|Leadership #4 - John 10
JESUS AS THE GOOD SHEPHERD
1. There is an interesting story in Lynn Anderson’s They Smell Like Sheep about a group of shepherds who lead their flocks down into a valley and when they separate at the bottom the two flocks follow the appropriate shepherd. When the shepherd’s call for the lost sheep, only the one’s belonging to that shepherd hear the voice of the shepherd. The sheep know the difference. That story illuminates the background of this text.
2. The context here is the story of chapter 9 about the blind man. The implicit contrast is between the spiritual blindness of the Pharisees/Sanhedrin (and their supposed leadership) and the trusting faith of the blind man. Point: Jesus’ sheep hear his voice but they do not listen to the strangers (Pharisees). Sheep know who loves them and cares for them as opposed to the stranger. Thus, sheep run from a stranger but follow their shepherd.
3. Notice the “parable” of verses 1-5 and the explanation of verses 7-18. Verse 6 is the transition verse: the disciples did not understand the point. The text naturally divides into two major sections: the parable and its explanation.
4. The parable contrasts one kind of shepherd with another…or contrasts the shepherd with the thief. It is the difference between caring and theft, between the familiar voice and the stranger. The sheep know their shepherd, trust their shepherd and know the difference between their shepherd and a stranger.
5. The explanation (verses 7-18) centers on two “I am” statements. I am the gate for the sheep and I am the good shepherd.
6. The gate metaphor does two things, I think. First, it contrasts the thief who does not enter by the gate (cf. 10:1). The thief comes over the fence, but the shepherd enters by the gate. The theives come to steal and destroy, but the shepherd comes to care, feed—to give life. The gate, then, represents life. Second, the gate is the entrance into life and those who enter through the gate (Jesus) will be saved. Thieves destroy, but the shepherd gives life.
7. Verses 11-18 focus on the “I am the good shepherd.” The key descriptive phrase (used four times) is that he lays down his life for the sheep. This reflects the self-sacrificing love that the shepherd has for the sheep. He values the sheep more than his own life, and this contrasts with the kind of care that “hired hands” give the flock. The shepherd really cares. He is present for the long-haul and puts himself on the line for the sheep.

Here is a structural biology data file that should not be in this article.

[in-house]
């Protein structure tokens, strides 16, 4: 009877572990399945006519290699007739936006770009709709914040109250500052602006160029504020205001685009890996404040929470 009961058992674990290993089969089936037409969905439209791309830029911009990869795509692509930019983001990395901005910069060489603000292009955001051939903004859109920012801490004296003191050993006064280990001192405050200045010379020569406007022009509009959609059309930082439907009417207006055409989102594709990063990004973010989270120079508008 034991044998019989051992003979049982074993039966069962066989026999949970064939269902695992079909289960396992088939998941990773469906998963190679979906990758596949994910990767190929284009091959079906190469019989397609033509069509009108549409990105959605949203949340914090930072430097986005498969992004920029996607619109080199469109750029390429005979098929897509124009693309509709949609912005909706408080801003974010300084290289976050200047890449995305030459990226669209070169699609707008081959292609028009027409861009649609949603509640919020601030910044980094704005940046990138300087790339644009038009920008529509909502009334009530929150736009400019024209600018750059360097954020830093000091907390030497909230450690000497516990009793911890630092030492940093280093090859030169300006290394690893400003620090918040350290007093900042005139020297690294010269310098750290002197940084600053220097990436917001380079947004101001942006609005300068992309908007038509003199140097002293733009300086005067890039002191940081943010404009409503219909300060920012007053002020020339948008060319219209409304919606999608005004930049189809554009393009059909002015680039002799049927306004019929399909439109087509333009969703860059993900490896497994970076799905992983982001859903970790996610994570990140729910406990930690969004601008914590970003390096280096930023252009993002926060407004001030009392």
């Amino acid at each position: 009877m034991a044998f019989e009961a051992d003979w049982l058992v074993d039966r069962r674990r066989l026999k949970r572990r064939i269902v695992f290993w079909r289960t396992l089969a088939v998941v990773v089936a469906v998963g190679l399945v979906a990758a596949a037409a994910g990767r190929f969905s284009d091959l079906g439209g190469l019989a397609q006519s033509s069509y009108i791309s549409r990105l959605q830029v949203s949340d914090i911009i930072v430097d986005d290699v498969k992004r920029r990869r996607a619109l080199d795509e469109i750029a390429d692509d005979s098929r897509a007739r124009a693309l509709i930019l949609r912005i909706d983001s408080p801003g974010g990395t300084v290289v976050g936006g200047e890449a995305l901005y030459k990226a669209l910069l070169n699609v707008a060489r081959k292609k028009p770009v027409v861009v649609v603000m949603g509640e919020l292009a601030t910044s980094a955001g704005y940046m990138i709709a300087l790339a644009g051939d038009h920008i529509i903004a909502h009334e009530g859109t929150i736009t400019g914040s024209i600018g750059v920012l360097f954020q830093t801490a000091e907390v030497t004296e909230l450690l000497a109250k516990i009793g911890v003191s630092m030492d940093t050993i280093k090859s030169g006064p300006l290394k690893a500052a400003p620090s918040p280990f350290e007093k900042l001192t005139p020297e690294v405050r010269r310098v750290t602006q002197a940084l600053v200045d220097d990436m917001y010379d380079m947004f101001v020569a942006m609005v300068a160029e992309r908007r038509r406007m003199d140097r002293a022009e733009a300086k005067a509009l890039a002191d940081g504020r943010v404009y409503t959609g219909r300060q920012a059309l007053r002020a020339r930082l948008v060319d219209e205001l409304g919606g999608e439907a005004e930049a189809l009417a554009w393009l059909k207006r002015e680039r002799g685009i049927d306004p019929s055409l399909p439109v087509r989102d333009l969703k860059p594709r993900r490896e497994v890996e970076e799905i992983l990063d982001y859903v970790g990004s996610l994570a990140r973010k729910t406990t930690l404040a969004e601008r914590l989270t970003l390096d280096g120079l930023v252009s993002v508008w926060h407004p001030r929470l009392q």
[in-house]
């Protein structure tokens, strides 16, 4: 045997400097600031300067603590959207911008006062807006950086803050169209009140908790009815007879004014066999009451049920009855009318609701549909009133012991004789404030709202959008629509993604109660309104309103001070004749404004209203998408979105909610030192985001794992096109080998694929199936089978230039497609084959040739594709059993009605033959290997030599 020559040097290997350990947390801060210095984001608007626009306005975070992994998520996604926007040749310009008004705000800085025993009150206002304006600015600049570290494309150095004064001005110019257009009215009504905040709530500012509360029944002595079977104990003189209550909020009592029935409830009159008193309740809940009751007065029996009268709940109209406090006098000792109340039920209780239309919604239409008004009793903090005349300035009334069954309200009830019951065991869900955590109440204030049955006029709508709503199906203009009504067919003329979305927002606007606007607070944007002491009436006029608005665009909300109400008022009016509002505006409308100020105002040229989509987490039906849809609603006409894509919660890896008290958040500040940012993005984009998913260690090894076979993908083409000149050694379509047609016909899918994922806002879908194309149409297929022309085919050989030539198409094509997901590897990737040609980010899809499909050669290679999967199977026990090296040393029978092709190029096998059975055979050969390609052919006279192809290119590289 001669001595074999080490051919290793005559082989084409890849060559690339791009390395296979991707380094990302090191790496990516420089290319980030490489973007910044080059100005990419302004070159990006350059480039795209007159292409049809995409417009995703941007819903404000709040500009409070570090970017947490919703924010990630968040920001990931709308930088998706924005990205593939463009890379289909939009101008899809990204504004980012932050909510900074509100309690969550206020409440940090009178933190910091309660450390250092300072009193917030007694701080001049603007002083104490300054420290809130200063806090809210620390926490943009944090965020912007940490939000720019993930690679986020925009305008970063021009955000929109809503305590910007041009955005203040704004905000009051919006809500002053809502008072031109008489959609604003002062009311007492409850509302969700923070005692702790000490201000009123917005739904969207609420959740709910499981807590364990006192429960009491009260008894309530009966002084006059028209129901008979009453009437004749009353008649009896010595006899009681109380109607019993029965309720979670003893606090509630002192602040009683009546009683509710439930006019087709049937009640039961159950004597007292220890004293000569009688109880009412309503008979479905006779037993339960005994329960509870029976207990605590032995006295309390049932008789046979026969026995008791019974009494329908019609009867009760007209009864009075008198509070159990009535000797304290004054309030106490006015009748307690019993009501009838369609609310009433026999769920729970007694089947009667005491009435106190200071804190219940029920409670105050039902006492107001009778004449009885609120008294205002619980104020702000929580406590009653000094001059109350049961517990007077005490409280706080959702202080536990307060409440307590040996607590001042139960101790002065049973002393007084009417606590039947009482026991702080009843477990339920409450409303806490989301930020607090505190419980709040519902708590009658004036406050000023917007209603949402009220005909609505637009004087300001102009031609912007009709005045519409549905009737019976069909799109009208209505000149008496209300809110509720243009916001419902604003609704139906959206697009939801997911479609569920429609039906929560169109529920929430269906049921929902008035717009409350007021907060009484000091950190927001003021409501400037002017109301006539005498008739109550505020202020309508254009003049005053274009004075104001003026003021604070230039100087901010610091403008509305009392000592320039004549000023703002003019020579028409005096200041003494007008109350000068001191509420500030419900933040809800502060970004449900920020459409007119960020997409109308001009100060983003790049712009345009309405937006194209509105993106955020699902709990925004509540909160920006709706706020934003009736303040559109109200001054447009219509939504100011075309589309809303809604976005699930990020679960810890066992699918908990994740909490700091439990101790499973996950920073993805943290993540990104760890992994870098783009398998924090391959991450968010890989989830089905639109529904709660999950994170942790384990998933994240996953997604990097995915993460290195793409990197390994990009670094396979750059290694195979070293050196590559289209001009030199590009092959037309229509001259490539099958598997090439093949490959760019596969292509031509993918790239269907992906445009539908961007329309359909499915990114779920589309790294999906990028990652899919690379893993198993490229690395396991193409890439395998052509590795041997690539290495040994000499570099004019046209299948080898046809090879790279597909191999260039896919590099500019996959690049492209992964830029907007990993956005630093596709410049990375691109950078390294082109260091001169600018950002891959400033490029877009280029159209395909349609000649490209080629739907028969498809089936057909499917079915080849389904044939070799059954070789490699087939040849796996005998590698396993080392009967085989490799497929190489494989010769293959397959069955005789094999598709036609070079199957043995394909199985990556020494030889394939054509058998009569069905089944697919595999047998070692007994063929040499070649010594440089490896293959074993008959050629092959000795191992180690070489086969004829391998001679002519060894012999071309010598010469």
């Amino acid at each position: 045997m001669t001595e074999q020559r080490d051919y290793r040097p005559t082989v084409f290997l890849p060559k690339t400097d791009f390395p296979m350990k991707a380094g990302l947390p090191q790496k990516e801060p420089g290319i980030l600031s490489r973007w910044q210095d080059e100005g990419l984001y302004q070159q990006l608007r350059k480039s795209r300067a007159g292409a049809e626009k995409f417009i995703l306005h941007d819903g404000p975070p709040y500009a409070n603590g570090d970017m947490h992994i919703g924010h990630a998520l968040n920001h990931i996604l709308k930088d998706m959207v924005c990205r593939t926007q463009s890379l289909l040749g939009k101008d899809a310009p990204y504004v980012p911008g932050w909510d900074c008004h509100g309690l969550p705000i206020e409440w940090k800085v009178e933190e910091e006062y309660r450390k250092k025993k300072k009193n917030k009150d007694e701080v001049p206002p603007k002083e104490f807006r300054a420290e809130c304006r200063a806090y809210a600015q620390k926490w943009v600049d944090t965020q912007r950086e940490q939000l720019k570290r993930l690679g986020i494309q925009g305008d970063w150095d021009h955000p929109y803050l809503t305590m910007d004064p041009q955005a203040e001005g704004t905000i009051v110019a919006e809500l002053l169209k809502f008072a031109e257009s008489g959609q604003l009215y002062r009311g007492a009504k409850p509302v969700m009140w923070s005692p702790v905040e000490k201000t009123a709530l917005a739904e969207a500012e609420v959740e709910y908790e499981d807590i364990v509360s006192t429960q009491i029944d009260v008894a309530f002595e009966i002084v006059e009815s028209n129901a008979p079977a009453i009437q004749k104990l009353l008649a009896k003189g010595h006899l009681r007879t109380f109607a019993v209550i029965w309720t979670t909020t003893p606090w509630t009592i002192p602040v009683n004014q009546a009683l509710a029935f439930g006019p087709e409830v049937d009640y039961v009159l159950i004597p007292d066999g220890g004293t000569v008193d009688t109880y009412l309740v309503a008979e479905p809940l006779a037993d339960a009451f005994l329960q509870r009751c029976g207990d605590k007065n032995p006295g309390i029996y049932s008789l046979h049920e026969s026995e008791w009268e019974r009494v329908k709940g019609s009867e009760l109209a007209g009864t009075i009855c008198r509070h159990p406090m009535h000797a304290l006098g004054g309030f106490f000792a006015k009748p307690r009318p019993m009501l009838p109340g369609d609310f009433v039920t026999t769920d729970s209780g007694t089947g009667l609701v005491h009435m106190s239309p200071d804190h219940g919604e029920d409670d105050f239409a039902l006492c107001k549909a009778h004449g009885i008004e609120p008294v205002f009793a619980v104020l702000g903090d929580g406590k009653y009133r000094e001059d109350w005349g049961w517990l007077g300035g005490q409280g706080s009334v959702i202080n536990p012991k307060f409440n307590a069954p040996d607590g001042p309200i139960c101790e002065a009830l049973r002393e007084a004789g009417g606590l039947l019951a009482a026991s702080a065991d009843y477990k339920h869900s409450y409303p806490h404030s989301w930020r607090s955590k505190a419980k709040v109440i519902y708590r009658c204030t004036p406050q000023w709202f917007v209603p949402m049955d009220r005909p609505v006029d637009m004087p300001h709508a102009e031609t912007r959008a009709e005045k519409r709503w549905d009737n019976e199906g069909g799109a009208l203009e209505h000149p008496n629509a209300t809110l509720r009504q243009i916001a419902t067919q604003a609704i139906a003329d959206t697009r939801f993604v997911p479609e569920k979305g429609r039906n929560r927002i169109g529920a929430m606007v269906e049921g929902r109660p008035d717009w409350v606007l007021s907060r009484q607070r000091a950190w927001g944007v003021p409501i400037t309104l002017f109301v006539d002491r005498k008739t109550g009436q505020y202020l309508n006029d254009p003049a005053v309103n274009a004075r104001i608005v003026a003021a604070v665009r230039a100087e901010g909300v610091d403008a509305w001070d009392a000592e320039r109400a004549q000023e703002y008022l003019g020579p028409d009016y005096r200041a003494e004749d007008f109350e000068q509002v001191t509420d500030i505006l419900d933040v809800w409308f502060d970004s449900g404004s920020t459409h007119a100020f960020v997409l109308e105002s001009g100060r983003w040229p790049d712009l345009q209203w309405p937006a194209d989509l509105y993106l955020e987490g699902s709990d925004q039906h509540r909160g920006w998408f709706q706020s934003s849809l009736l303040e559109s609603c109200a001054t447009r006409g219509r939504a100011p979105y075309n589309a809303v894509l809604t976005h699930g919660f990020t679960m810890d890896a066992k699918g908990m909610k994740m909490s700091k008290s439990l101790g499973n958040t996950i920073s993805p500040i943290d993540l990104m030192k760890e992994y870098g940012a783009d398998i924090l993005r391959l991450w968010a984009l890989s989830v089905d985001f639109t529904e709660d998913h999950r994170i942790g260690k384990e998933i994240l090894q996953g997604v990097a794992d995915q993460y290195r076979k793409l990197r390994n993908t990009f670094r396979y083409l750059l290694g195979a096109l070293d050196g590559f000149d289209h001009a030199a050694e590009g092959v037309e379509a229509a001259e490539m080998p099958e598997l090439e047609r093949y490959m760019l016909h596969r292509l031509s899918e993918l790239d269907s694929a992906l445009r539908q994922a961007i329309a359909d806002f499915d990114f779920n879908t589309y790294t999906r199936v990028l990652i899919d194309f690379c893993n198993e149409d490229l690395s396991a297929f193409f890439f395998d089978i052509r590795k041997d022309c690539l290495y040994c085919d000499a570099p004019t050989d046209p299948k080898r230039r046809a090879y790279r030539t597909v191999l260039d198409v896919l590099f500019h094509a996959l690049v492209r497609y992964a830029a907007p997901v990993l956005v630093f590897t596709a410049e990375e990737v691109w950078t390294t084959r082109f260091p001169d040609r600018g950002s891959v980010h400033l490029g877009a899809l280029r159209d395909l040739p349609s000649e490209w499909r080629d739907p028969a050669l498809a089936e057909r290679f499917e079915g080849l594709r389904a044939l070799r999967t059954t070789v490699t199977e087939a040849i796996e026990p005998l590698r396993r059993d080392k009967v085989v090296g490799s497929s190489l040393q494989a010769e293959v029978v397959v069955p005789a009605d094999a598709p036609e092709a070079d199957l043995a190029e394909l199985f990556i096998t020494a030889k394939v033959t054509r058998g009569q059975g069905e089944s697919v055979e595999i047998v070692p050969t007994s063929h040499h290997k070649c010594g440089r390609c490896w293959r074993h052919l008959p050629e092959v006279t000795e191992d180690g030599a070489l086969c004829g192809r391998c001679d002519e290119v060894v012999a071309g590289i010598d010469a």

8. The shepherd is also concerned about uniting flocks under one shepherd (v. 16). He has a goal of unity and caring for all sheep, not just the ones that he has the present. Given the context of chapter 9, I think the “other sheep” refers to the Gentiles whom God will bring to himself and make them flock under one Shepherd.
9. The final word of this text is a promise about the resurrection. The shepherd will give his life for the sheep, but it will result in victory. This Shepherd has the power of life. In view of that power, he willingly lays down his life. It seems to me that human shepherds (elders) should also have that victory in their minds as they serve the flock with humility, sacrifice and care. Just as the good shepherd is willing to give up life for the sake of the flock in view of the victory, so the human shepherd is willing to sacrifice for the sake of the flock in view of the eternal nature of their work.
1. How would you describe the relationship between the shepherd and the sheep in verses 1-5? How does the shepherd care for the sheep and how do the sheep respond to the shepherd?
2. How does this relate to the previous context about the healed blind man, the Pharisees and Jesus? Who is the stranger in vv. 1-5, who is the shepherd and who are the sheep? [I think the sheep are the house of Israel…thus, in v. 16 the “other sheep” refer the Gentiles.]
3. Why did not the disciples understand the point? What is so difficult about the parable? How do verses 7-18 illuminate the parable.
4. What is the point of the gate metaphor? What does it mean to say that Jesus is the gate?
5. When Jesus describes himself as the “good shepherd,” what does he say about his goodness? How is he the good shepherd? What does he do for the sheep?
6. How is the good shepherd contrasted with the hired shepherds? What is implicit in this contrast between “hired hands” and the “shepherd”? What does this say about the nature of shepherding?
7. How are shepherds of a church like “shepherds” rather than “hired hands”? What is the main value v. 13 teaches about how shepherds care for their sheep?
8. What is the significance of the Shepherd’s willingness to “lay down his life” for the sheep? What does this say about the sheep? What does it say about the values of the Shepherd?
9. In what ways would human shepherds (elders) “lay down their lives” for their flock (church)? What does that look like in a church?
10. What does Jesus mean by “other sheep” that are not of this pen? How does this reflect Jesus’ values as a shepherd? What is his goal with these “other sheep” and the sheep now has?
11. In what ways would human shepherds (elders) reflect this same goal for “other sheep”?
12. What do you think is the most important aspect of how a shepherd relates to and cares for his sheep? What does that look like practically in a church?
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